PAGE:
My kitchen is my bedroom, my writing room, and my workout room. My cellie also lives in my kitchen too. In prison, everything is confined to a small space. So where you set up your kitchen is where you get dressed, where you dream at night, and where you write. My locker is many things. It holds my clothes, my books, and my letters. But it also doubles as my pantry. Next to my books, is a row of olives and a row of mackerel in foil pouches. Jars of mixed peppers are stacked next to my address book. Next to piles of letters is peanut butter and cheap coffee. Right beside my toothbrush is my garlic powder and olive oil that I use on a daily basis. The top of my locker is a countertop and my cellie also uses it as a step stool to reach the upper bunk where he sleeps every night. In prison it seems like everything is multi-purpose
My window also doubles as a refrigerator. The window doesn’t open, but it is the coldest place in our small space. Right now as I write this, there are two cartons of milk resting on the windowsill. Hopefully, they won’t be too warm when I drink them several hours from now.
I have a desk. It’s a typical school desk, exactly like the one I had in fifth grade. When it is time to eat, my cellie and I pull it out from against the wall. We turn it the long way and place a chair on either side. There we sit, in our small space, over our small desk, eating our small meals. We are close. Very close. So close I can hear him chew almost every bite. Sometimes I wonder if I chew loud. But usually I don’t worry because my cellie is hard of hearing and wouldn’t notice anyway. After we are done eating lunch we transform the desk from a kitchen table into a chess table. My cellie brings out the pieces.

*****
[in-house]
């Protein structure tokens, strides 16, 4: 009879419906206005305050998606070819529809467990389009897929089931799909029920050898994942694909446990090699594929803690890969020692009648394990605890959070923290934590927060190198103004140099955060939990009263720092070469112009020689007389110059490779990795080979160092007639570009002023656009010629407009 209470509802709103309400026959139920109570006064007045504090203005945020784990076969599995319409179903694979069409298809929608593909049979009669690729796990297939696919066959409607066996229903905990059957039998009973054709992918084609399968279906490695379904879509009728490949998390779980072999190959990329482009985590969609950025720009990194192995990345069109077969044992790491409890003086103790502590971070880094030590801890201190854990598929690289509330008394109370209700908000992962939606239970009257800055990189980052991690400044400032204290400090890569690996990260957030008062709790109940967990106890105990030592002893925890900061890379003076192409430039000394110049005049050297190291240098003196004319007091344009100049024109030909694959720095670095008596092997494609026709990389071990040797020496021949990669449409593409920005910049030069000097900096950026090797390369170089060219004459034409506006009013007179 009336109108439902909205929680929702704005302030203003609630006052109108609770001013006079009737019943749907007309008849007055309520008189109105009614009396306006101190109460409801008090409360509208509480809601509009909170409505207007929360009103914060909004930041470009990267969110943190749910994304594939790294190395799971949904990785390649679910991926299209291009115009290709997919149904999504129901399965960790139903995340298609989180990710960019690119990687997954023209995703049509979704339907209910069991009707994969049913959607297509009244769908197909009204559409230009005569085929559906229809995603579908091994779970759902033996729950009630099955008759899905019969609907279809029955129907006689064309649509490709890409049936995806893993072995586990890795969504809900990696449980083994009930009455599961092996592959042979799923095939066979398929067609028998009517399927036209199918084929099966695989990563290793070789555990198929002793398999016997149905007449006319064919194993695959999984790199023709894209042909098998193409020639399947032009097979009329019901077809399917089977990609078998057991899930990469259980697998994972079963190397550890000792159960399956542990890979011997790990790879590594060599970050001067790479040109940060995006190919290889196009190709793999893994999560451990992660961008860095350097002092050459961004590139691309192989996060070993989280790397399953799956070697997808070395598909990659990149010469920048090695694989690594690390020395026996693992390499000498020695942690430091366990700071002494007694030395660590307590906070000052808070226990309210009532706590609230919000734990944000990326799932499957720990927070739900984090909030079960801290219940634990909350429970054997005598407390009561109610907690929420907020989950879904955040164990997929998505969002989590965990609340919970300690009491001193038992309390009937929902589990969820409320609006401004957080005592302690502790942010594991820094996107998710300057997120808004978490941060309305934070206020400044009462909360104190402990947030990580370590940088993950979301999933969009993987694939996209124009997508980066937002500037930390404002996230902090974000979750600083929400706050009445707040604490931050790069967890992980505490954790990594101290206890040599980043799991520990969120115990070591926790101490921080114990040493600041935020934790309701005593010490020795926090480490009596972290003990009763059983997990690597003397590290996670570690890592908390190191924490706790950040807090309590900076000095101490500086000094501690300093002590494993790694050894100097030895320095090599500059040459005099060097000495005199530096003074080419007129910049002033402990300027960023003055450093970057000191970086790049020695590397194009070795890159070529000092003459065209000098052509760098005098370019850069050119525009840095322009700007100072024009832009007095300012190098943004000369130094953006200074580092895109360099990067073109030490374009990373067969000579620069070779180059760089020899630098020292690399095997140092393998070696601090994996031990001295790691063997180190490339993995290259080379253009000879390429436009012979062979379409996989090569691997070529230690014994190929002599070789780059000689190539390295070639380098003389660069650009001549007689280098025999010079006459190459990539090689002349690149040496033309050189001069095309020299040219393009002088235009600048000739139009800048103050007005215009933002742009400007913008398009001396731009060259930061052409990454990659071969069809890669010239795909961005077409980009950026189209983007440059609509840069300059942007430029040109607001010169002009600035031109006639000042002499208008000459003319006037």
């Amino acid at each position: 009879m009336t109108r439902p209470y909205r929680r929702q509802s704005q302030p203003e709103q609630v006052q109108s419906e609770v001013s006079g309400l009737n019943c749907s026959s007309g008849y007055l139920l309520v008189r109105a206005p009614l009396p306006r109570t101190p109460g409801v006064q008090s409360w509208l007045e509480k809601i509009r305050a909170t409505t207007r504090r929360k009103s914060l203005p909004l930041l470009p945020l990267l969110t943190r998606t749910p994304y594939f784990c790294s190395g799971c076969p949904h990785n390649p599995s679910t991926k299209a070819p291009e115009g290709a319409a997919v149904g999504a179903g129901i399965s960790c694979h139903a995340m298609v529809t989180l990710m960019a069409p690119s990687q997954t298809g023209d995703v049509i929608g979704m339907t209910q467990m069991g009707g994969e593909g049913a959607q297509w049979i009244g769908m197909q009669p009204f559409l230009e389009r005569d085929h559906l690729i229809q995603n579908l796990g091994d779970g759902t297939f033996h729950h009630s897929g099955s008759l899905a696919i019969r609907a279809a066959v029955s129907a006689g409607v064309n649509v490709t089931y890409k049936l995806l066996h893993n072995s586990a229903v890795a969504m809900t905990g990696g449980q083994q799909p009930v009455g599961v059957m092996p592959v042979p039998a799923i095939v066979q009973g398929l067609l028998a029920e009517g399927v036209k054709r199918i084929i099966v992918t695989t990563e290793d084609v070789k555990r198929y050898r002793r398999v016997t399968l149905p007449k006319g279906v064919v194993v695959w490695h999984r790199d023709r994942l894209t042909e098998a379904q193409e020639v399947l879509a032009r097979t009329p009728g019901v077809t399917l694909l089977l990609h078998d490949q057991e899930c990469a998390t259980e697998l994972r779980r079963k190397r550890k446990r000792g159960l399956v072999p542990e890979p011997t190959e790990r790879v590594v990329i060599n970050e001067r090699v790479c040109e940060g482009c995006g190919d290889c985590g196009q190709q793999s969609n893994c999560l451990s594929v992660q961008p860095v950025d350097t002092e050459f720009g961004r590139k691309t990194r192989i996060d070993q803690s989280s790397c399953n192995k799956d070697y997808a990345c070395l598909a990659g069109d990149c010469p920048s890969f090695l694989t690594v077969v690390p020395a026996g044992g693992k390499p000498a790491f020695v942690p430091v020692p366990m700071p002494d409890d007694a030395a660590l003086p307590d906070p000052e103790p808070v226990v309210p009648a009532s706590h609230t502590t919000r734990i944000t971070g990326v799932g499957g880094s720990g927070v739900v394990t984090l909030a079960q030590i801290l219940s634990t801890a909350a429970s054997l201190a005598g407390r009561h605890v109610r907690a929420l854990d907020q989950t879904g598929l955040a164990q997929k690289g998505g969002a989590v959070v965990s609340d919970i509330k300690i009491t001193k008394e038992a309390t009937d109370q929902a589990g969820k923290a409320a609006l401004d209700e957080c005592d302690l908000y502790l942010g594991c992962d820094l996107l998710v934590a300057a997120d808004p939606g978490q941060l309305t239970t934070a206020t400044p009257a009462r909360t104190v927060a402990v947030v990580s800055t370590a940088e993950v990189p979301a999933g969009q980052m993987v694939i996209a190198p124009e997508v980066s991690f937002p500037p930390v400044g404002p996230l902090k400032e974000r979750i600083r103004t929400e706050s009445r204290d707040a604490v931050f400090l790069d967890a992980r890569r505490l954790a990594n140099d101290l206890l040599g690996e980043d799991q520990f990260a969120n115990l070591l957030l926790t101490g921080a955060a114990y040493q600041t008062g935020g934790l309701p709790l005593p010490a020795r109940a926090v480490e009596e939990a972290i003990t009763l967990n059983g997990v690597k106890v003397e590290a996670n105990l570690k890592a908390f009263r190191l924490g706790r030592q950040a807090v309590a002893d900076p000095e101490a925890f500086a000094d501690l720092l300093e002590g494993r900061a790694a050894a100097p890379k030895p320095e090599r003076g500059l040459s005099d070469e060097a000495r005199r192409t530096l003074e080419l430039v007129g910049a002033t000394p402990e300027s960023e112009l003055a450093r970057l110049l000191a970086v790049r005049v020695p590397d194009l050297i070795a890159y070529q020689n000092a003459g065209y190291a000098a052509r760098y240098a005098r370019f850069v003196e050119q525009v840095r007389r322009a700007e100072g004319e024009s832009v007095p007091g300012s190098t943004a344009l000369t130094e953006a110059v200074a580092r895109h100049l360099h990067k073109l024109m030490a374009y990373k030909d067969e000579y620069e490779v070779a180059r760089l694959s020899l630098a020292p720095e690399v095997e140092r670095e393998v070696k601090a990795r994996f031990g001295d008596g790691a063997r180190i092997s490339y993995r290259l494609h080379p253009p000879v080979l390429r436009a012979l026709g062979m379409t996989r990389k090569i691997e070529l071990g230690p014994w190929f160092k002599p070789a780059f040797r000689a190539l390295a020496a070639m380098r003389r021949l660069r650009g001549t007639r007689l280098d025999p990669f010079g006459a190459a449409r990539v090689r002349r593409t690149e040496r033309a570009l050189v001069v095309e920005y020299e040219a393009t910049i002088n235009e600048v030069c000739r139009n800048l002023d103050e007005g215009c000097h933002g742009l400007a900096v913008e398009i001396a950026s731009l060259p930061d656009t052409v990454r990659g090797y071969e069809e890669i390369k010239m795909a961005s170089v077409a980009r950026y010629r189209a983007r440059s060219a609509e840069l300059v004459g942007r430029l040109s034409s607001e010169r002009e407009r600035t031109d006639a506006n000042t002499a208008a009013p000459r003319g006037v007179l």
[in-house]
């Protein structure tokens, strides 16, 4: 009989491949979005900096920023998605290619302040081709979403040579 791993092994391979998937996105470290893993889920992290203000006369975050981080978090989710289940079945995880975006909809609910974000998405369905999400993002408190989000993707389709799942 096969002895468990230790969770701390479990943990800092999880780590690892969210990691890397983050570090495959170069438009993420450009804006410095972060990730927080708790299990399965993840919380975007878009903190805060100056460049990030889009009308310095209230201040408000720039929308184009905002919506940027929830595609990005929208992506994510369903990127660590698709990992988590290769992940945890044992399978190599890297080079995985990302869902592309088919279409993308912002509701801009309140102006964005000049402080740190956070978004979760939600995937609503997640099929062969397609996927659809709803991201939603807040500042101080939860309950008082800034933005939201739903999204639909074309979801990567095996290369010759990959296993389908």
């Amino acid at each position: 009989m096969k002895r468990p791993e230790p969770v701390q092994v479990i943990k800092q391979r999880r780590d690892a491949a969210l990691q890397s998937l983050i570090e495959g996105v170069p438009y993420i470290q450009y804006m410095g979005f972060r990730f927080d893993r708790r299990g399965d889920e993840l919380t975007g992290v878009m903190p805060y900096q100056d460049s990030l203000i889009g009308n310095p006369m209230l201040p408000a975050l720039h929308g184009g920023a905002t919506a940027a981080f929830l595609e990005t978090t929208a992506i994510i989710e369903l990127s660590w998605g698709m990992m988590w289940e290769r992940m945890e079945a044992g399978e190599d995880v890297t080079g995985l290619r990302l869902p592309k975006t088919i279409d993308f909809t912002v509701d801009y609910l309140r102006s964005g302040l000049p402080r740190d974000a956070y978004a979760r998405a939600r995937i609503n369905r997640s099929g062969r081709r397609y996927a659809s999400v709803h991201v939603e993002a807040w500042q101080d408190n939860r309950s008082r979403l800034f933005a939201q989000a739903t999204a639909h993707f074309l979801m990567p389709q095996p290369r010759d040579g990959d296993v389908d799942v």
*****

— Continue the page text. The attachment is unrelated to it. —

“Okay, I’ll play a game,” I say. “You know the rule,” my cellie responds, “best out of three.”
There is one other space that is also utilized for kitchen activities – it’s the prison bathroom. I go there to drain the oil out of my packaged foods. Next to me, while I’m draining oil, a man might be brushing his teeth, while 2 feet behind me, a man is pissing in the urinal. Sometimes, you go in there and someone is taking a shit. It stinks, but you’re hungry, so you prepare your food. You peel and rinse your hard-boiled egg as the toilet flushes. It’s a normal part of prison life.
After preparing food in the bathroom sink, I always clean it. Other guys aren’t as courteous. You go wash up later and find bits of chicken, rice, eggshells, and tuna resting in there. The range I’m, on has only 3 functional sinks for about 40 guys, so the bits of food can collect rather quickly.
I miss having a kitchen that was more inviting. A place where I often played Rocksteady music while preparing meals for my fiance. It was a more welcoming space to cook food. When I opened the pantry, I would just see spices and herbs, not like my prison locker where I see my underwear and calculator next to my Mrs. Dash and bananas.
My sink at home was a place to rinse vegetables without someone shaving right beside me. My kitchen at home was where my friends and family would gather for shared meals as we talked and laughed. The kitchen at home was the place I held my fiance as apples baked in the oven with cinnamon on top of them. Love would mingle in our hearts and through the scent of sweet desserts simultaneously. I want that feeling back. I want to feel surrounded by the love in the kitchen I left behind. I also want a kitchen sink that is not two feet away from a man pissing in the toilet.